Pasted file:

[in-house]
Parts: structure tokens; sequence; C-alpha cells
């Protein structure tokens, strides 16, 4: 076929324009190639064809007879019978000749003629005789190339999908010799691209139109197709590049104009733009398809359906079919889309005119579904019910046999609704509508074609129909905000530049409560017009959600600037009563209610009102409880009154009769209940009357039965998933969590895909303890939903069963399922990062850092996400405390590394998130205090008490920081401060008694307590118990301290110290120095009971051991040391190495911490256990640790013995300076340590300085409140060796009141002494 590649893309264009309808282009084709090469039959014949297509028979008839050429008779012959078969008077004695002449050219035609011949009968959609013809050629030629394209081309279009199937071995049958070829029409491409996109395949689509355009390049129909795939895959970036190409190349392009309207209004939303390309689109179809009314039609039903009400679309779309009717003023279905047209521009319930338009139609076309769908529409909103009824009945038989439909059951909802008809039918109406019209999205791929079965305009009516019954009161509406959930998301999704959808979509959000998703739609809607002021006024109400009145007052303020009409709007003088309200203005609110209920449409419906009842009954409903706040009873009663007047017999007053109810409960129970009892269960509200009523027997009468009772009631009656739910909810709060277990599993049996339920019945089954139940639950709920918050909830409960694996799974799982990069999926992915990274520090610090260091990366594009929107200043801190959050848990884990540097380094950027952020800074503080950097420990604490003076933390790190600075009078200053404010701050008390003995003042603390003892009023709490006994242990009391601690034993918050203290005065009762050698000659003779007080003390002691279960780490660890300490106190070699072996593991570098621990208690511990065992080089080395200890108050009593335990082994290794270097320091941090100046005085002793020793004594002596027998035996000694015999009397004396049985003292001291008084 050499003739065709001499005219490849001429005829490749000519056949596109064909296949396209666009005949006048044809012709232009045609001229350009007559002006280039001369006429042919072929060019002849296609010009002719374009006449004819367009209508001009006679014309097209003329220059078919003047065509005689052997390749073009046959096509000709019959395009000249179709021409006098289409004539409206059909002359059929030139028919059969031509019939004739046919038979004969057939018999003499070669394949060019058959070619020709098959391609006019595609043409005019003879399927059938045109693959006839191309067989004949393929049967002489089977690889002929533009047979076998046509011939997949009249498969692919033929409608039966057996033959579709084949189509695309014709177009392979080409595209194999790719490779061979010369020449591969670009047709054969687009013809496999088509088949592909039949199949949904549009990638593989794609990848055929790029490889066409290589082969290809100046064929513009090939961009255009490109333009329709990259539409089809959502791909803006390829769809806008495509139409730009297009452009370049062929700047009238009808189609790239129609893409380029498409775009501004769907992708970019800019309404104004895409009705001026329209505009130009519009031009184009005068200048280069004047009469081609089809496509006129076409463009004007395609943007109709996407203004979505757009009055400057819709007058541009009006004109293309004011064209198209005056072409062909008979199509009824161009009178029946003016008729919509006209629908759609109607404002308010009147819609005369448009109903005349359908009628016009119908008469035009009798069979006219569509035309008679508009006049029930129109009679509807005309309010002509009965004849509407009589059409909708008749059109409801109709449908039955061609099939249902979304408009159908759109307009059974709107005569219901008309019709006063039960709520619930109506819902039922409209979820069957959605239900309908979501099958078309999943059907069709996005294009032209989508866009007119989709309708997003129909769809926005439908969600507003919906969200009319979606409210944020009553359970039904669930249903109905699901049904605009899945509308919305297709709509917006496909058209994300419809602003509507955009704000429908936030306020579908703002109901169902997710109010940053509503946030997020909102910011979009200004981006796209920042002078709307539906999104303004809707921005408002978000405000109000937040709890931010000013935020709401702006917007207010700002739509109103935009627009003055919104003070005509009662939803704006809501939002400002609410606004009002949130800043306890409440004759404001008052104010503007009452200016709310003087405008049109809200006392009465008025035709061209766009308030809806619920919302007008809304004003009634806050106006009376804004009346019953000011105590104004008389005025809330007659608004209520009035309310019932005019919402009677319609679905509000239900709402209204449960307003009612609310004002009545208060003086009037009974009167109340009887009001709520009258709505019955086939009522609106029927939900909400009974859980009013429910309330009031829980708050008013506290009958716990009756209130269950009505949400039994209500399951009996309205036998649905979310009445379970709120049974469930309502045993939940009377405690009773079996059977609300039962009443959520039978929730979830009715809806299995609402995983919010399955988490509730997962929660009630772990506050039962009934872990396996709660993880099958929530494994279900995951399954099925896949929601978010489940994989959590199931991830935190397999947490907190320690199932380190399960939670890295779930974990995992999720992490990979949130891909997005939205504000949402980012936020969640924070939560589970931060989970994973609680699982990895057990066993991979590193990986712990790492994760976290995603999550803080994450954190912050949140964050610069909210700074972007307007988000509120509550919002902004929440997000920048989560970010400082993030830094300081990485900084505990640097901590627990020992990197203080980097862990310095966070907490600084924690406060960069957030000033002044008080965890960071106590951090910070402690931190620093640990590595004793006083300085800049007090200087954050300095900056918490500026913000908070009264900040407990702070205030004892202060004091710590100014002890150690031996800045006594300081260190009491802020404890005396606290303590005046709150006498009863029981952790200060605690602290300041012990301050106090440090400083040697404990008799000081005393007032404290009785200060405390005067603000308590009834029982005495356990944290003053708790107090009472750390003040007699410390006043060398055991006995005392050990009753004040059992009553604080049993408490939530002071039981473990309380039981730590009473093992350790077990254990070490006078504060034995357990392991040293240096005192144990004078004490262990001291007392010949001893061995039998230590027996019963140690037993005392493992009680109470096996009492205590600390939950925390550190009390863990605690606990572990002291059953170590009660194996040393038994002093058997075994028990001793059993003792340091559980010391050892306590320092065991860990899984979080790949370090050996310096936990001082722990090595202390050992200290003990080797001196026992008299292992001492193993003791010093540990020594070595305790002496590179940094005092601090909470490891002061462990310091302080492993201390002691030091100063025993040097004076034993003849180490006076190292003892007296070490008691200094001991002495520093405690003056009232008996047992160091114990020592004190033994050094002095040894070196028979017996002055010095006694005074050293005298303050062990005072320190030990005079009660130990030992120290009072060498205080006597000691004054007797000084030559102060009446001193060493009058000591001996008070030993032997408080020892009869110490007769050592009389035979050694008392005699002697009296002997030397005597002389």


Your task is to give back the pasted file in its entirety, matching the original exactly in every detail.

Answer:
[in-house]
Parts: structure tokens; sequence; C-alpha cells
């Protein structure tokens, strides 16, 4: 076929324009190639064809007879019978000749003629005789190339999908010799691209139109197709590049104009733009398809359906079919889309005119579904019910046999609704509508074609129909905000530049409560017009959600600037009563209610009102409880009154009769209940009357039965998933969590895909303890939903069963399922990062850092996400405390590394998130205090008490920081401060008694307590118990301290110290120095009971051991040391190495911490256990640790013995300076340590300085409140060796009141002494 590649893309264009309808282009084709090469039959014949297509028979008839050429008779012959078969008077004695002449050219035609011949009968959609013809050629030629394209081309279009199937071995049958070829029409491409996109395949689509355009390049129909795939895959970036190409190349392009309207209004939303390309689109179809009314039609039903009400679309779309009717003023279905047209521009319930338009139609076309769908529409909103009824009945038989439909059951909802008809039918109406019209999205791929079965305009009516019954009161509406959930998301999704959808979509959000998703739609809607002021006024109400009145007052303020009409709007003088309200203005609110209920449409419906009842009954409903706040009873009663007047017999007053109810409960129970009892269960509200009523027997009468009772009631009656739910909810709060277990599993049996339920019945089954139940639950709920918050909830409960694996799974799982990069999926992915990274520090610090260091990366594009929107200043801190959050848990884990540097380094950027952020800074503080950097420990604490003076933390790190600075009078200053404010701050008390003995003042603390003892009023709490006994242990009391601690034993918050203290005065009762050698000659003779007080003390002691279960780490660890300490106190070699072996593991570098621990208690511990065992080089080395200890108050009593335990082994290794270097320091941090100046005085002793020793004594002596027998035996000694015999009397004396049985003292001291008084 050499003739065709001499005219490849001429005829490749000519056949596109064909296949396209666009005949006048044809012709232009045609001229350009007559002006280039001369006429042919072929060019002849296609010009002719374009006449004819367009209508001009006679014309097209003329220059078919003047065509005689052997390749073009046959096509000709019959395009000249179709021409006098289409004539409206059909002359059929030139028919059969031509019939004739046919038979004969057939018999003499070669394949060019058959070619020709098959391609006019595609043409005019003879399927059938045109693959006839191309067989004949393929049967002489089977690889002929533009047979076998046509011939997949009249498969692919033929409608039966057996033959579709084949189509695309014709177009392979080409595209194999790719490779061979010369020449591969670009047709054969687009013809496999088509088949592909039949199949949904549009990638593989794609990848055929790029490889066409290589082969290809100046064929513009090939961009255009490109333009329709990259539409089809959502791909803006390829769809806008495509139409730009297009452009370049062929700047009238009808189609790239129609893409380029498409775009501004769907992708970019800019309404104004895409009705001026329209505009130009519009031009184009005068200048280069004047009469081609089809496509006129076409463009004007395609943007109709996407203004979505757009009055400057819709007058541009009006004109293309004011064209198209005056072409062909008979199509009824161009009178029946003016008729919509006209629908759609109607404002308010009147819609005369448009109903005349359908009628016009119908008469035009009798069979006219569509035309008679508009006049029930129109009679509807005309309010002509009965004849509407009589059409909708008749059109409801109709449908039955061609099939249902979304408009159908759109307009059974709107005569219901008309019709006063039960709520619930109506819902039922409209979820069957959605239900309908979501099958078309999943059907069709996005294009032209989508866009007119989709309708997003129909769809926005439908969600507003919906969200009319979606409210944020009553359970039904669930249903109905699901049904605009899945509308919305297709709509917006496909058209994300419809602003509507955009704000429908936030306020579908703002109901169902997710109010940053509503946030997020909102910011979009200004981006796209920042002078709307539906999104303004809707921005408002978000405000109000937040709890931010000013935020709401702006917007207010700002739509109103935009627009003055919104003070005509009662939803704006809501939002400002609410606004009002949130800043306890409440004759404001008052104010503007009452200016709310003087405008049109809200006392009465008025035709061209766009308030809806619920919302007008809304004003009634806050106006009376804004009346019953000011105590104004008389005025809330007659608004209520009035309310019932005019919402009677319609679905509000239900709402209204449960307003009612609310004002009545208060003086009037009974009167109340009887009001709520009258709505019955086939009522609106029927939900909400009974859980009013429910309330009031829980708050008013506290009958716990009756209130269950009505949400039994209500399951009996309205036998649905979310009445379970709120049974469930309502045993939940009377405690009773079996059977609300039962009443959520039978929730979830009715809806299995609402995983919010399955988490509730997962929660009630772990506050039962009934872990396996709660993880099958929530494994279900995951399954099925896949929601978010489940994989959590199931991830935190397999947490907190320690199932380190399960939670890295779930974990995992999720992490990979949130891909997005939205504000949402980012936020969640924070939560589970931060989970994973609680699982990895057990066993991979590193990986712990790492994760976290995603999550803080994450954190912050949140964050610069909210700074972007307007988000509120509550919002902004929440997000920048989560970010400082993030830094300081990485900084505990640097901590627990020992990197203080980097862990310095966070907490600084924690406060960069957030000033002044008080965890960071106590951090910070402690931190620093640990590595004793006083300085800049007090200087954050300095900056918490500026913000908070009264900040407990702070205030004892202060004091710590100014002890150690031996800045006594300081260190009491802020404890005396606290303590005046709150006498009863029981952790200060605690602290300041012990301050106090440090400083040697404990008799000081005393007032404290009785200060405390005067603000308590009834029982005495356990944290003053708790107090009472750390003040007699410390006043060398055991006995005392050990009753004040059992009553604080049993408490939530002071039981473990309380039981730590009473093992350790077990254990070490006078504060034995357990392991040293240096005192144990004078004490262990001291007392010949001893061995039998230590027996019963140690037993005392493992009680109470096996009492205590600390939950925390550190009390863990605690606990572990002291059953170590009660194996040393038994002093058997075994028990001793059993003792340091559980010391050892306590320092065991860990899984979080790949370090050996310096936990001082722990090595202390050992200290003990080797001196026992008299292992001492193993003791010093540990020594070595305790002496590179940094005092601090909470490891002061462990310091302080492993201390002691030091100063025993040097004076034993003849180490006076190292003892007296070490008691200094001991002495520093405690003056009232008996047992160091114990020592004190033994050094002095040894070196028979017996002055010095006694005074050293005298303050062990005072320190030990005079009660130990030992120290009072060498205080006597000691004054007797000084030559102060009446001193060493009058000591001996008070030993032997408080020892009869110490007769050592009389035979050694008392005699002697009296002997030397005597002389």